Then imagine they told you that you could leave, but first you had to write a book. I imagine this is the book you would have written.

I tried to finish this book. I read about 65% of it. But in the end I had to add it to the extremely small list of books I just couldn’t finish.

What I thought…

I really don’t know. It’s trying to be like Alice in Wonderland – it’s surreal, and strange, there’s lots of made-up words and concepts, there’s even a Dodo and a chess theme. Problem is, I don’t like the Alice books very much, and they are pretty classic, so a book in the style of Alice wasn’t necessarily going to go down that well anyway.

Thing is, I kept reading this book because of a couple of throwaway lines and details. First off, Mool’s father has recently died and she’s been seeing a green lion ever since. Second, was a line from Mool’s mother who says Mool doesn’t go to school – they have an arrangement; something to do with her overactive memory. These two things made me think that the explanation for this book lie in Mool’s mental health. This book reads like an explanation of ADHD, autism and maybe some sort of dis-associative disorder (and as someone with the latter 2, that spoke to me) – so I kept reading hoping that at the end I would have some traumatic explanation about grief, mental health and recovery, and for all I know that’s exactly what I would get, I just couldn’t make it that far.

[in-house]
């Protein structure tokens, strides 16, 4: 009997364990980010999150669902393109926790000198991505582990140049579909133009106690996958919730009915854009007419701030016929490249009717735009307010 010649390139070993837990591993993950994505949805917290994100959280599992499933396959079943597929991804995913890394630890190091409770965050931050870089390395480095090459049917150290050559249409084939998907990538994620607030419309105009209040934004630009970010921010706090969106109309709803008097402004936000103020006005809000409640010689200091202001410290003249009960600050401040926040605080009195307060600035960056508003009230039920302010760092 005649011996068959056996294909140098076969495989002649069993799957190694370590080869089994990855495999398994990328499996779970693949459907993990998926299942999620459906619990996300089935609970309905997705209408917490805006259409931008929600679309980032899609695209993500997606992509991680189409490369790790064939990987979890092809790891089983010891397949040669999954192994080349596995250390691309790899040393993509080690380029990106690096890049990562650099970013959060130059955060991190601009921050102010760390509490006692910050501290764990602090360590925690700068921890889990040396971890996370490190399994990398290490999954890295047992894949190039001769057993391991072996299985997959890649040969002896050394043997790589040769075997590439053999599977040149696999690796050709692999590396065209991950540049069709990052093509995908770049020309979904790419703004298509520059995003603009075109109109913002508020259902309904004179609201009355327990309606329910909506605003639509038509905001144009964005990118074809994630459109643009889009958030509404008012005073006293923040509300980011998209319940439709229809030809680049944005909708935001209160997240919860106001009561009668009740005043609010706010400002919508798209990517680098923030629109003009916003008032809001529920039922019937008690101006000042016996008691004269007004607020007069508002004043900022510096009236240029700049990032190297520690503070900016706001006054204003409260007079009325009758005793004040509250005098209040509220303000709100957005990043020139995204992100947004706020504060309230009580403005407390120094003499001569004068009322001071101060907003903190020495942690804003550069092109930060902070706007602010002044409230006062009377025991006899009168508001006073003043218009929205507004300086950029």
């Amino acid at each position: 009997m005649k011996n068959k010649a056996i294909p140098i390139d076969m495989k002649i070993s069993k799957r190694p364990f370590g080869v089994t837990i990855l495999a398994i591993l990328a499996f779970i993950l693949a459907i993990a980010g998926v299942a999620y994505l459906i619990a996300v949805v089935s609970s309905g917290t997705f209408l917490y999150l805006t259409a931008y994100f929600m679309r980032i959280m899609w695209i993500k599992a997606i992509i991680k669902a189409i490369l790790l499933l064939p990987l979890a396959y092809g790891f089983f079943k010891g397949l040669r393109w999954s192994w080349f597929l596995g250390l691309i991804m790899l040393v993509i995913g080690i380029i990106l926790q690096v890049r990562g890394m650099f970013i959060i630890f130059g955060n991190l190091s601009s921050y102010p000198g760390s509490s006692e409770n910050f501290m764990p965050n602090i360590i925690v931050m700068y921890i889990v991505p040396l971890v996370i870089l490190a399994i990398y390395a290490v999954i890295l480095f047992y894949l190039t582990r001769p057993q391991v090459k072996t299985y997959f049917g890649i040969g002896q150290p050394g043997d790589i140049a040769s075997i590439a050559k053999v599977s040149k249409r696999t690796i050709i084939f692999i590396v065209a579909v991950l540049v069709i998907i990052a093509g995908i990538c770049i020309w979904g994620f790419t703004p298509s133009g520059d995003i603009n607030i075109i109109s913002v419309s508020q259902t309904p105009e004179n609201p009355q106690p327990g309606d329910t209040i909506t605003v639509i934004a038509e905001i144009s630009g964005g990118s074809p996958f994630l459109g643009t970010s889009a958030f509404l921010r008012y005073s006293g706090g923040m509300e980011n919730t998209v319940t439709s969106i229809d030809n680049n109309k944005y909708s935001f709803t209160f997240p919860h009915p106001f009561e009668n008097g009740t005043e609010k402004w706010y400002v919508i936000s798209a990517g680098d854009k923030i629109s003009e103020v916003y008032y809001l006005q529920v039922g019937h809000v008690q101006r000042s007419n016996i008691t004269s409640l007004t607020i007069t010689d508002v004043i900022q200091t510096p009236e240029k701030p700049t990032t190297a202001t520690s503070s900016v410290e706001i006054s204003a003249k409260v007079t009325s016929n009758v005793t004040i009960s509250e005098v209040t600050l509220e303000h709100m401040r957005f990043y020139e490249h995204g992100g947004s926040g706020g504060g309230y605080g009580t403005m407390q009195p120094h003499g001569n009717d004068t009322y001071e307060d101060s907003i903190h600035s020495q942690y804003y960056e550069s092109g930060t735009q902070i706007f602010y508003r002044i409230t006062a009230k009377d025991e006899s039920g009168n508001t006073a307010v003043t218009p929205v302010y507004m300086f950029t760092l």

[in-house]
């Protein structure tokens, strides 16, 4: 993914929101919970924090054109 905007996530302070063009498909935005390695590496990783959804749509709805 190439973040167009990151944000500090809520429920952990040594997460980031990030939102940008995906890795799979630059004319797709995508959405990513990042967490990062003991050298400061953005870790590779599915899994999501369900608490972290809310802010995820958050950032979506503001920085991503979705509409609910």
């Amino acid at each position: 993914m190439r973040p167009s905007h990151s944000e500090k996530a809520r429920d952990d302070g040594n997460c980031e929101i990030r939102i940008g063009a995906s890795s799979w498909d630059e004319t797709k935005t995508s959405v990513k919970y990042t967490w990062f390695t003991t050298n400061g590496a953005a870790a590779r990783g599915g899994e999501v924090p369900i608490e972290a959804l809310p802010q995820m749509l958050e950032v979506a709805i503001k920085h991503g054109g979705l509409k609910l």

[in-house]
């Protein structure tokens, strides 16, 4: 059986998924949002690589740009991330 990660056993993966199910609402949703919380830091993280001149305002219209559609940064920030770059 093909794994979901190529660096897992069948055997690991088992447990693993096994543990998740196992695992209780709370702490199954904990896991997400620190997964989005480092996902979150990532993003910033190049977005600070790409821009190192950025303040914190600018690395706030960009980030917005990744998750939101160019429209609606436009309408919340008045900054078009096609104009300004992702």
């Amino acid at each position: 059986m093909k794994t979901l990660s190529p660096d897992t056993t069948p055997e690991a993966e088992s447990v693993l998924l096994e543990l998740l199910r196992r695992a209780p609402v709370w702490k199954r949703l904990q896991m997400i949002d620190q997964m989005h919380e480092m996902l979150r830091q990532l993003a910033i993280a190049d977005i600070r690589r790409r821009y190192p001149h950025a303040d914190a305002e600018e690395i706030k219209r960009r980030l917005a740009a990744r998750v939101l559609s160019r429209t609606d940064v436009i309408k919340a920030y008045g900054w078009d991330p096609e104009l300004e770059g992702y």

Problem was that I don’t know how to process any of what I read. The plot jumped wildly, to the point that I felt like I was missing pages or even chapters. I could follow it in so far as Mool tries to rescue the green lion, but anything more specific than that was just lost in the relentless tsunami of peculiarity.